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Solving the Moro problem: legalizing the Bangsamoro peace process

Gene Carolan (Department of Law, National University of Ireland Maynooth, Kildare, Ireland)

Journal of Aggression, Conflict and Peace Research

ISSN: 1759-6599

Article publication date: 11 July 2016




The purpose of this paper is to highlight the structural features that are proving central to the stability of the 2014 Comprehensive Agreement on the Bangsamoro between the Government of the Philippines and the Moro Islamic Liberation Front, and those features that were detrimental to its predecessors.


This paper adopts a legalization framework derived from the model presented by Abbott et al. The simplicity of Abbott et al.’s theory allows for variation in the agreements’ text to be easily measured and compared. The inherent advantages of this model offset the difficulties in characterizing peace agreements under traditional legal methodologies, and reiterate the importance of legalized agreements in a conflict resolution context.


This paper finds that a more highly legalized approach to peace-making has resulted in greater agreement stability in the Philippines. More precise in detail and inclusive in scope, the legal nature of the 2014 Comprehensive Agreement has made it more responsive to the root causes of the conflict, and resilient to incidents that threatened to derail the peace process.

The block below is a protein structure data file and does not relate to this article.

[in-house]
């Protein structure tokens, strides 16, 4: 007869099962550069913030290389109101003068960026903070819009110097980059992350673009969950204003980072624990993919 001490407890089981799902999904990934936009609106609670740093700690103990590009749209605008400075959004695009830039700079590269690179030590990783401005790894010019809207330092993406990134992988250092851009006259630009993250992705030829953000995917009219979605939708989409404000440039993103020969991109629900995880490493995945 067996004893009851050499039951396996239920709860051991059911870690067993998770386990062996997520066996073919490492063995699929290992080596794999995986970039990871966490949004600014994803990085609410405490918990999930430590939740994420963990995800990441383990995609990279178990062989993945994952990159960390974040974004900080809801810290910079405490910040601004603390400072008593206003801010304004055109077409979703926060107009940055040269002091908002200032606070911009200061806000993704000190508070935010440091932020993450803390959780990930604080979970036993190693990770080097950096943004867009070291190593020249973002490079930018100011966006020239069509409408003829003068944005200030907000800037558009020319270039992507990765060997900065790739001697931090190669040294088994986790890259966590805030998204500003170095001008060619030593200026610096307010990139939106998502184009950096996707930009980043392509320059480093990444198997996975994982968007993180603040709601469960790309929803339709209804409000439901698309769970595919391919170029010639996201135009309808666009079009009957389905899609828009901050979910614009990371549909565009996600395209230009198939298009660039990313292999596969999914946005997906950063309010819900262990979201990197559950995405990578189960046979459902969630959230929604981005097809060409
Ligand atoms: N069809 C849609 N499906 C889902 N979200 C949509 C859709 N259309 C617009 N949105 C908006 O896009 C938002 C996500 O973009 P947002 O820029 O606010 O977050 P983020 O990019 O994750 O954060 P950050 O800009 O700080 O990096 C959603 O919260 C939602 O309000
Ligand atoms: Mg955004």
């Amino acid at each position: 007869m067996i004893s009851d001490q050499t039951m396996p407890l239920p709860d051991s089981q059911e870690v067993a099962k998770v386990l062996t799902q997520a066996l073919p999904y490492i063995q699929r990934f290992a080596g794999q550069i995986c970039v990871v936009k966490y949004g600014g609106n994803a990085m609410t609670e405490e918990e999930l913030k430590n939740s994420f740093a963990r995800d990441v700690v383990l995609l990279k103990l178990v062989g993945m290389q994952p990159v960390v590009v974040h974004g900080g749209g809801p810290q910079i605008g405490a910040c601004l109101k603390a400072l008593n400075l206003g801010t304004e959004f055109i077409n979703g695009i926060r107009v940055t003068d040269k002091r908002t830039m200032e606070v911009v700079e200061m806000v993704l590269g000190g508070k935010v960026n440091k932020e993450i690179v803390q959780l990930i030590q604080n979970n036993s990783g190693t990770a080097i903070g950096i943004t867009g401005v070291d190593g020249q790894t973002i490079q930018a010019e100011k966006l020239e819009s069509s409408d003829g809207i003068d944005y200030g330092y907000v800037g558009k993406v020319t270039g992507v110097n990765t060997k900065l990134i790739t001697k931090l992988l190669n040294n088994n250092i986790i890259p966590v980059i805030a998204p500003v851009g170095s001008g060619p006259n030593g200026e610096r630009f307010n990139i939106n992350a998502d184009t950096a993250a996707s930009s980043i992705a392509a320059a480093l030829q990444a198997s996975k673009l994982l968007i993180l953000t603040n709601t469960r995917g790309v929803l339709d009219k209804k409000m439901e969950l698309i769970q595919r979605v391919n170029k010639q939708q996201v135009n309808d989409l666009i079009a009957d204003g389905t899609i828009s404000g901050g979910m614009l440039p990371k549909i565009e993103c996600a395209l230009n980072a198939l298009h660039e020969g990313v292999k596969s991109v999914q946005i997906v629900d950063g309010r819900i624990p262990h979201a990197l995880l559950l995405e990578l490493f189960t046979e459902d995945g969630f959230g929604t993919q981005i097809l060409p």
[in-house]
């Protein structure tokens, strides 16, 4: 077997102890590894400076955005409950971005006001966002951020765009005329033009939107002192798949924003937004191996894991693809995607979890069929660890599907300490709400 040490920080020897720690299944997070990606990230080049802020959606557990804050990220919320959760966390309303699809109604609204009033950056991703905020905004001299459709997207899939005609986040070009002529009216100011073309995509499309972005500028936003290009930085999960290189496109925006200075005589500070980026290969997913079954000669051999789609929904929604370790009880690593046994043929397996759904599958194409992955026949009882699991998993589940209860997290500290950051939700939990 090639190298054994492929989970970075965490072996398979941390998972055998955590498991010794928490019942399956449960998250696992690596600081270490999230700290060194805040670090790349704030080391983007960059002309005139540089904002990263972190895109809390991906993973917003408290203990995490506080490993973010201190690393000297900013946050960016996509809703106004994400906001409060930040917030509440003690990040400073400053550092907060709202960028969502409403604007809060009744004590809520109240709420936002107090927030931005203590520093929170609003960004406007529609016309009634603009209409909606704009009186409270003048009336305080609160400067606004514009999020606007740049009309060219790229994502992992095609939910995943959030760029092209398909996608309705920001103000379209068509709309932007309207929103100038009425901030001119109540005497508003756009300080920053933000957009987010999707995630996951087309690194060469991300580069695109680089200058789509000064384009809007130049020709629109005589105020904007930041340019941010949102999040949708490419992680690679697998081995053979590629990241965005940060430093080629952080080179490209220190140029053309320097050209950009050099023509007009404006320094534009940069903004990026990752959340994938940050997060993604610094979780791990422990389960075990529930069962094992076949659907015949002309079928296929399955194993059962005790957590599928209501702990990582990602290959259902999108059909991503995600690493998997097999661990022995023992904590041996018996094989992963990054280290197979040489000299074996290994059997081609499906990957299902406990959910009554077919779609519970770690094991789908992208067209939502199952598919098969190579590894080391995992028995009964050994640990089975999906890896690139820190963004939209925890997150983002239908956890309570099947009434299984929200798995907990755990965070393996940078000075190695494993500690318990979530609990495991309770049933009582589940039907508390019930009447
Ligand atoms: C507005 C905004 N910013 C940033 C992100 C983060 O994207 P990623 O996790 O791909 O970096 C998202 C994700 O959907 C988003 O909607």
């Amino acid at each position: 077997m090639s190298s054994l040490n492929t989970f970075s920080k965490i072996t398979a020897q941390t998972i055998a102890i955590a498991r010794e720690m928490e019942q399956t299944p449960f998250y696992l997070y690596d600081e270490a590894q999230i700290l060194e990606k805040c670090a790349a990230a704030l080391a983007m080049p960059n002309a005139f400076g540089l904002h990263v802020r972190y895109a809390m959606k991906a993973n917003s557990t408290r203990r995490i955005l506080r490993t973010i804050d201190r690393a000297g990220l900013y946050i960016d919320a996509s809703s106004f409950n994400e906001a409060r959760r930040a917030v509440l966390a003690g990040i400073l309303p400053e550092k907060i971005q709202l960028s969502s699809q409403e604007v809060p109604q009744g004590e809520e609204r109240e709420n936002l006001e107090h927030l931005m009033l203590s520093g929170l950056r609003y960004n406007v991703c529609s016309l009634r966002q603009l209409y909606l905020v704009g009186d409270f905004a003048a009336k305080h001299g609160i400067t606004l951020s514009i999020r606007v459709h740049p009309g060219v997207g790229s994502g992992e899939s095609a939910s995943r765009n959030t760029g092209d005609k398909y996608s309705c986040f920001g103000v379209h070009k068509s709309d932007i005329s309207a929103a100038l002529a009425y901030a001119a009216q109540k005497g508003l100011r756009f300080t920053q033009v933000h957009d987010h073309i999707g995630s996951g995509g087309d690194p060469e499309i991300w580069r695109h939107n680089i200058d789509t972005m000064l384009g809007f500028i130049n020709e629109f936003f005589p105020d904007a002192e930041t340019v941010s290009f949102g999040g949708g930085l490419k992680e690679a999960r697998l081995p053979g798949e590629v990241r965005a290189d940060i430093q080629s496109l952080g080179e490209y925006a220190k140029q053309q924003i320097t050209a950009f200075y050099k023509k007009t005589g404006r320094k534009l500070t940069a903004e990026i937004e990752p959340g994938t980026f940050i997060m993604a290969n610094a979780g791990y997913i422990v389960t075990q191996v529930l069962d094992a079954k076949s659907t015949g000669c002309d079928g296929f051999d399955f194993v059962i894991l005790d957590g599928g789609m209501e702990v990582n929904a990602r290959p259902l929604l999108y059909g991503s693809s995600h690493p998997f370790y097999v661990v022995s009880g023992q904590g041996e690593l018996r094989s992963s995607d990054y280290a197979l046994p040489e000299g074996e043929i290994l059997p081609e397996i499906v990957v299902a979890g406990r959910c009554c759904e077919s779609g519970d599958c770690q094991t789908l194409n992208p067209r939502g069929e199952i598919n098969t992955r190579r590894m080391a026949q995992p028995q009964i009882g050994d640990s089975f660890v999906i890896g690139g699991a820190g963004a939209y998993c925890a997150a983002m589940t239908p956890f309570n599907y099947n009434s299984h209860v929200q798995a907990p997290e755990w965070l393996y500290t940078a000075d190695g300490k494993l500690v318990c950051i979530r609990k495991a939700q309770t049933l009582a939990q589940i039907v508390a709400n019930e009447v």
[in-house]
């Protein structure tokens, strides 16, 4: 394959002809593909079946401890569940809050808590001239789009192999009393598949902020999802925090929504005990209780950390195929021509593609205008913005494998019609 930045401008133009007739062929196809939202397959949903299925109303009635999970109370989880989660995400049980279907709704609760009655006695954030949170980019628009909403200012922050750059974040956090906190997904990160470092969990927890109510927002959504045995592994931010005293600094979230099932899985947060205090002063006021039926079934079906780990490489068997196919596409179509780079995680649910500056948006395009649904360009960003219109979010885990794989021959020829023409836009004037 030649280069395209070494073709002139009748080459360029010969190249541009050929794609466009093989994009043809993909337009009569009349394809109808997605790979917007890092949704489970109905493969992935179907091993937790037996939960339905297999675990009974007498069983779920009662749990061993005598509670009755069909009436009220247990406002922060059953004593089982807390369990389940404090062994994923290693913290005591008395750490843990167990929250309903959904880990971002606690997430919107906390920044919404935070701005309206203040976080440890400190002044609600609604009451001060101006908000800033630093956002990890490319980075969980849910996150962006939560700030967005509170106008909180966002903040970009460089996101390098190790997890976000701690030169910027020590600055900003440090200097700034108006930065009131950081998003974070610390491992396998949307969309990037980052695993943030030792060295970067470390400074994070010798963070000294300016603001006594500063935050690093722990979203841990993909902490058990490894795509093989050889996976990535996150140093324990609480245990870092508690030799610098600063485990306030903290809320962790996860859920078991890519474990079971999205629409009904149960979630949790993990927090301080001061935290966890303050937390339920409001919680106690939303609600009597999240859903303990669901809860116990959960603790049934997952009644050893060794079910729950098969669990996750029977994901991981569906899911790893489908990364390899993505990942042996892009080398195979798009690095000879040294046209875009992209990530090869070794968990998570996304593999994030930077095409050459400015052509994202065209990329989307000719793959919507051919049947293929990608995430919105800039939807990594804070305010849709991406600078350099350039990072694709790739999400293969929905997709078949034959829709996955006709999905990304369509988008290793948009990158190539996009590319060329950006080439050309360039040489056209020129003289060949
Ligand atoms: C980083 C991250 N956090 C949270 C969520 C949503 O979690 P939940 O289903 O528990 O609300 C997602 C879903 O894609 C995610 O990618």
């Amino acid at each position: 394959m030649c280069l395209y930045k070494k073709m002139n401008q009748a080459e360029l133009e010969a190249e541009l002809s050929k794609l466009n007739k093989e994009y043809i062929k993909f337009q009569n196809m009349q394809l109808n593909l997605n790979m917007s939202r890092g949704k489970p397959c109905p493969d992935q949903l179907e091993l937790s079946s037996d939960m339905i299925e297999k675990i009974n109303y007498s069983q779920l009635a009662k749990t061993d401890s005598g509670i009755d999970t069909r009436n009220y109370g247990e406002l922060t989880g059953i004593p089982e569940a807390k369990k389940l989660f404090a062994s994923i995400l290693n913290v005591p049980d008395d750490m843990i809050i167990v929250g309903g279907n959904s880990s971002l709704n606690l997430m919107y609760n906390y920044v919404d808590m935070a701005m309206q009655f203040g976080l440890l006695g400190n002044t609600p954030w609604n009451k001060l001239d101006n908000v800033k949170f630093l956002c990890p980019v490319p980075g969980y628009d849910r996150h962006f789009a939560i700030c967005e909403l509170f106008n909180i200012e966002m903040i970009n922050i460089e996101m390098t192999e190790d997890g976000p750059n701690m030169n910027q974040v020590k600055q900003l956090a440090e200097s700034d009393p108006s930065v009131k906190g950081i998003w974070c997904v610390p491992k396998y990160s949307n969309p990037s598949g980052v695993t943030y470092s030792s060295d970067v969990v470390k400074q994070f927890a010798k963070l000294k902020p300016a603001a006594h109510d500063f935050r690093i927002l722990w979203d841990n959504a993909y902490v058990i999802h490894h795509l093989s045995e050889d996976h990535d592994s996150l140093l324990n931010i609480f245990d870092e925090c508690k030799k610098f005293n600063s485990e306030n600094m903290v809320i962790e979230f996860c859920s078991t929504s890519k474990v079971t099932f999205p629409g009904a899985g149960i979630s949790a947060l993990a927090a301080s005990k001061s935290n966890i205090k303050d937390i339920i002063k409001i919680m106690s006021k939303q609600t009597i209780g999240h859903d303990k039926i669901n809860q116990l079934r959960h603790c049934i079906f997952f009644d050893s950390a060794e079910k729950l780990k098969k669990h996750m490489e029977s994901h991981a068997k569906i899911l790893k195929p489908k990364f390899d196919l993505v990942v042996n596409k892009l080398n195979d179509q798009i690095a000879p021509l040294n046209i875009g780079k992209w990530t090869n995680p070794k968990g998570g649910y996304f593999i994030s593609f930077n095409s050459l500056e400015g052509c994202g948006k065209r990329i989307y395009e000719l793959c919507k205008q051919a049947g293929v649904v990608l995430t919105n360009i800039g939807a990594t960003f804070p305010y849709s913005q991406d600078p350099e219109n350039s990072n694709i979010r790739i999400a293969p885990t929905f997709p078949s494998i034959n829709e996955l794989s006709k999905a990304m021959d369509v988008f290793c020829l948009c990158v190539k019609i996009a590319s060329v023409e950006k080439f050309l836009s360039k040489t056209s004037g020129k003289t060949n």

Practical implications

This case study bears valuable lessons for conflict zones the world over, particularly the troubled negotiations on Syria, and the crisis in Ukraine. The study: lends tentative support to Gopalan’s claim that agreements that exemplify hard legalization are much more sustainable in the long run; stresses the advantages of inclusivity in agreement sustainability and stability; reiterates the importance of addressing the key issues relevant to the conflict if the process is to be sustainable, and; notes the limitations of the legalization framework, but presents the Philippine example as a blueprint for addressing various aspects of the Syrian and Ukrainian conflicts.


This is the first peer-reviewed analysis to explore the 2014 Comprehensive Agreement as a highly legalized conflict resolution instrument, and an adaptable template for peace agreement design generally.



With thanks to Dr John Reynolds and Dr Noelle Higgins at Maynooth University for their invaluable advice and assistance, and the comments of the reviewers, which will be very helpful in refining the broader research from which this paper is drawn.


Carolan, G. (2016), "Solving the Moro problem: legalizing the Bangsamoro peace process", Journal of Aggression, Conflict and Peace Research, Vol. 8 No. 3, pp. 212-223.



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